Syphilis at birth in the Internationally adopted child
A diagnosis of congenital syphilis is very difficult to establish because clinical signs of infection may not be apparent and many times the blood test are unreliable. Syphilis is a sexually transmitted disease that is transmitted form the mother to the infant via the placenta. Fortunately, if this disease is discovered during the prenatal visits it can be easily treated with Penicillin. Untreated maternal infection in the early stages of the pregnancy can lead to significant fetal morbidity whereas infection in the later part of the pregnancy can produce a symptomatic infant.
The two most commonly used screening tests for syphilis are (1) VDRL: is useful for screening and follow-up of known cases and (2) RPR: used for screening. All screening tested need to be confirmed with a more specific test called the FTA-ABS that can verify current or past infection. If this test is positive then the likelihood of having the infection is pretty good and needs to be treated.
The causes for the false positive results on the initial screening test can be secondary other medical conditions such as: (aging, pregnancy, mononucleosis, hepatitis, IV drug addiction, and some autoimmune disorder like lupus). Another reason for a false positive screening test or (VDRL or RPR) it may represent passively transferred antibody from the mother and not actual congenital infection. In cases where it is believed that the positive test result is from passive maternal transfer in the absence of active infection, it is required to follow-up with serial measurements of VDRL and they should reduce to normal values by a couple of weeks.
Like in adults this infectious disease is easily treatable with injectable penicillin. Infants with a positive confirmatory serology for syphilis should be evaluated fully. A complete history of the maternal disease and therapy is mandatory. The infant needs to have a complete blood count done, liver function test; long bone x-rays, spinal fluid examinations.
Treatment needs to be given to infants with:
1) Whose mother’s were inadequately treated?
2) Mother’s who received treatment less than one month prior to delivery.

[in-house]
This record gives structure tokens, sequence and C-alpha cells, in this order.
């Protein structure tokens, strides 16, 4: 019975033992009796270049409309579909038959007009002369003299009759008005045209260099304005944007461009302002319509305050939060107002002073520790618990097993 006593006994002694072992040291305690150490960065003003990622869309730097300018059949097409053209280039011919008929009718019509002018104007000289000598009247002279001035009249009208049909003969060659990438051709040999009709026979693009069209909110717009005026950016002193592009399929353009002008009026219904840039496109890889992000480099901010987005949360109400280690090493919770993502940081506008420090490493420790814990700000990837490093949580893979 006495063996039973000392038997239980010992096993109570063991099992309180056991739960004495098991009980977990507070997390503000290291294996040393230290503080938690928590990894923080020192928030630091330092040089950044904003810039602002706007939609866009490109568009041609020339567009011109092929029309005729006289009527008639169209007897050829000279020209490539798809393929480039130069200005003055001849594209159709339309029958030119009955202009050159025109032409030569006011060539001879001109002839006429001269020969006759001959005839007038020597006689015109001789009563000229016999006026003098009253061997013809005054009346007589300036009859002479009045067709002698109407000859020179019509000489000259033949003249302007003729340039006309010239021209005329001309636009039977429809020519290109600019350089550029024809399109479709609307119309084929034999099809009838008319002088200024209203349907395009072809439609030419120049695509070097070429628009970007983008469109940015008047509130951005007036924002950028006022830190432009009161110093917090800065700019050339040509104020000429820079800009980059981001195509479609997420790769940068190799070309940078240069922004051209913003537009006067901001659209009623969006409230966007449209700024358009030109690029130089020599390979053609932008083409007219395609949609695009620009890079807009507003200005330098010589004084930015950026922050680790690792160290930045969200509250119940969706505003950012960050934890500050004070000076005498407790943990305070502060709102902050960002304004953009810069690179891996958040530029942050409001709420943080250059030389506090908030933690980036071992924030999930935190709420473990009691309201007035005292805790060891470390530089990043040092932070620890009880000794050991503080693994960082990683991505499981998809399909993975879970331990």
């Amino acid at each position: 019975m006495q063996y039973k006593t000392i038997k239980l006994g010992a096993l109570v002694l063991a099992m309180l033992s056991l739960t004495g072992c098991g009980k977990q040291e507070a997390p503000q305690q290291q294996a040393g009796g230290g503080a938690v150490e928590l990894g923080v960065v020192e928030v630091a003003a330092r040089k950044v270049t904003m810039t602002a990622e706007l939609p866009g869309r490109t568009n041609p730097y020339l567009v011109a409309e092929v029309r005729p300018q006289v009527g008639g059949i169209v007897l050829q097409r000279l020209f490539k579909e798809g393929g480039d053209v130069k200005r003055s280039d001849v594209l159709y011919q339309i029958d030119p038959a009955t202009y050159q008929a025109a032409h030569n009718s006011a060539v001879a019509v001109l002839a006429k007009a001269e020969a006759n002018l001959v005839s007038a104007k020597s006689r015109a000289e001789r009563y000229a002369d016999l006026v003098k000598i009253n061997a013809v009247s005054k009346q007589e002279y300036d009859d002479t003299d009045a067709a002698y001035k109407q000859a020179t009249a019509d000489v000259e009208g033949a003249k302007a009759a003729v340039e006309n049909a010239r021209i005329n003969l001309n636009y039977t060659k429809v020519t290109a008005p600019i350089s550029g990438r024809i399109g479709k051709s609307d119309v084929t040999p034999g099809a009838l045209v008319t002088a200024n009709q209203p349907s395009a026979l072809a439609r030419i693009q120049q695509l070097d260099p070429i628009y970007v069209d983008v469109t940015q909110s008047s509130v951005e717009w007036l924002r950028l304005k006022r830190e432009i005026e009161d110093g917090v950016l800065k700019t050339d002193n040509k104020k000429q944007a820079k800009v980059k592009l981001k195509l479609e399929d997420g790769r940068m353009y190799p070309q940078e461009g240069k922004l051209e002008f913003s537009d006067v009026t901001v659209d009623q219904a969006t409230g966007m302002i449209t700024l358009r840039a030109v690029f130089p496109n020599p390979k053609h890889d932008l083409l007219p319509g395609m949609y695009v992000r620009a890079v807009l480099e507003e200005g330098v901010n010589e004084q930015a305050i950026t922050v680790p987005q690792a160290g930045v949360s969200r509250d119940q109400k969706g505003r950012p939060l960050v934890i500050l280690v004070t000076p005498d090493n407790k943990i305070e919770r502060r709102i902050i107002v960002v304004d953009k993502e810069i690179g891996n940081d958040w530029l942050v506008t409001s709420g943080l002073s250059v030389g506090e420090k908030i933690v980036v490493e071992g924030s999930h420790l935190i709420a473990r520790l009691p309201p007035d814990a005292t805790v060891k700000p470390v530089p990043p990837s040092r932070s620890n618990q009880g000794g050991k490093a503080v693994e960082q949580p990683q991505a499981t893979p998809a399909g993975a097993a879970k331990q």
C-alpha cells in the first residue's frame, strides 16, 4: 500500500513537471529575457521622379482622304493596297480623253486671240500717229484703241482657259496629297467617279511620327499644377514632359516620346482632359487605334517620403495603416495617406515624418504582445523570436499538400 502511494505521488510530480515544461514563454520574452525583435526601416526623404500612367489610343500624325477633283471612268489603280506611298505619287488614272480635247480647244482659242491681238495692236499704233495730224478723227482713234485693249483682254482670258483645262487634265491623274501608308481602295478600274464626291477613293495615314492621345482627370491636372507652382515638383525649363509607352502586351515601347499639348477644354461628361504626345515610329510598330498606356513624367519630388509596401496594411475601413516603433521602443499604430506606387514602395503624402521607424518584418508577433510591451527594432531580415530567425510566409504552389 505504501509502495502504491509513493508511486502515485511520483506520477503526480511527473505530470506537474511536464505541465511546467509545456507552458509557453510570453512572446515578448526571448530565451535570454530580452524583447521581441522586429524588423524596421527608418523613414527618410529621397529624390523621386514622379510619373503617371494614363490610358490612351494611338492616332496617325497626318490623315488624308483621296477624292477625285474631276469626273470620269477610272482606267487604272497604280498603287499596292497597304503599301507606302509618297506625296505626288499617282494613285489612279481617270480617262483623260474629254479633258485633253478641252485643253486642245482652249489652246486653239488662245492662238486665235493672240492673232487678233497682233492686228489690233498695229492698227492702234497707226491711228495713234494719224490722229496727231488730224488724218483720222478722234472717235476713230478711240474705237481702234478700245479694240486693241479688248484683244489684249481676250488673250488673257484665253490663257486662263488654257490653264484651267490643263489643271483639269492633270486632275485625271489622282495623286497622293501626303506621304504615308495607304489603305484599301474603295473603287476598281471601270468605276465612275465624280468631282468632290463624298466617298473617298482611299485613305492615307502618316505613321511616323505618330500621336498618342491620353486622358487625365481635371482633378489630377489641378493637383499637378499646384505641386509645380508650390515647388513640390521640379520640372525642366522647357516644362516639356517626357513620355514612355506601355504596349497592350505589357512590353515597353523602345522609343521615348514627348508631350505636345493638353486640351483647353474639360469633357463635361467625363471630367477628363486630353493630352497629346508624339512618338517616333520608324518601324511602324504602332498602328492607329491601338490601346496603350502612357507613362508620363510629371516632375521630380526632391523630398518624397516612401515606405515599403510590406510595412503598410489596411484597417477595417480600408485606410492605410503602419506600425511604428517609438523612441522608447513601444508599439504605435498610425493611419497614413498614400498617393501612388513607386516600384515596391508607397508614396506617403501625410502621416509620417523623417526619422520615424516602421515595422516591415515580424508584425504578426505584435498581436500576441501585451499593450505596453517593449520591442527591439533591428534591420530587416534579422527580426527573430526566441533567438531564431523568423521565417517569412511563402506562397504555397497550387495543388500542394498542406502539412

3) Mother’s who were given other medications other than penicillin.
4) Mother’s who had undocumented or a poor blood testing response to treatment.
If the mother had received adequate therapy and there are no clinical or laboratory signs present, this infant may be followed without therapy but needs to have serial monthly blood tests performed. Rising titers or clinical signs usually develop by 4 months in infected infants.
Infants with proved or suspected congenital syphilis require treatment with injectable penicillin every6- 8 hours for 14 days.
Newborns: usually symptomatic but when signs do develop after a few weeks they are, Jaundice (yellowing of the skin), anemia (low blood levels), large liver and edema or swelling. Some may even have severe signs of meningitis or infection of the spinal fluid.
Young Infants: normal for first few weeks and then develop skin lesions, and a paralysis of the arms or legs. There is usually an enlarged liver or spleen, and like the newborns there is anemia. “Snuffles” (rhinitis or continuous runny nose) with a thick mucous drainage that excoriates the upper lip is found sometimes. A syphilitic rash usually occurs on the palms and feet but may occur anywhere on the body. They look like bright red spots that gradually fade.
Syphilis in the young infant may lead to stigmatas recognizable in later childhood:
1) Rhagades: scars around the mouth and nose
2) Depressed nasal bridge (saddle nose)
3) Permanent upper teeth peg shaped with a central notch ( Hutchinson teeth)
4) High forehead secondary to low grade meningitis
Children with untreated spinal fluid meningitis complications may have:
1) Eye problems and infections
2) Deafness, mental retardation
3) Speech defects
4) Bone manifestations
1) Severe disease if undiagnosed may be fatal to a newborn
2) Complete cure can be obtained if young infant is given Penicillin
3) Treatment of primary syphilis with penicillin is curative
4) Blood test reversal occurs within one year
5) Permanent neurological sequelae occur only with severe spinal disease
Questions that you need to ask:
1) What test were performed and at what ages? Where they repeated or confirmed?
2) Was the mother treated during the pregnancy with penicillin?
3) Was the infant treated with penicillin and for how long? Was it injectable?
4) What if any follow-up testing was performed?
Written by George Rogu M.D.
* Note: The information and advice provided is intended to be general information, NOT as advice on how to deal with a particular child's situation and or problem. If your child has a specific problem you need to ask your pediatrician about it -- only after a careful history and physical exam can a medical diagnosis and/or treatment plan be made. This website does not constitute a physician patient relationship.
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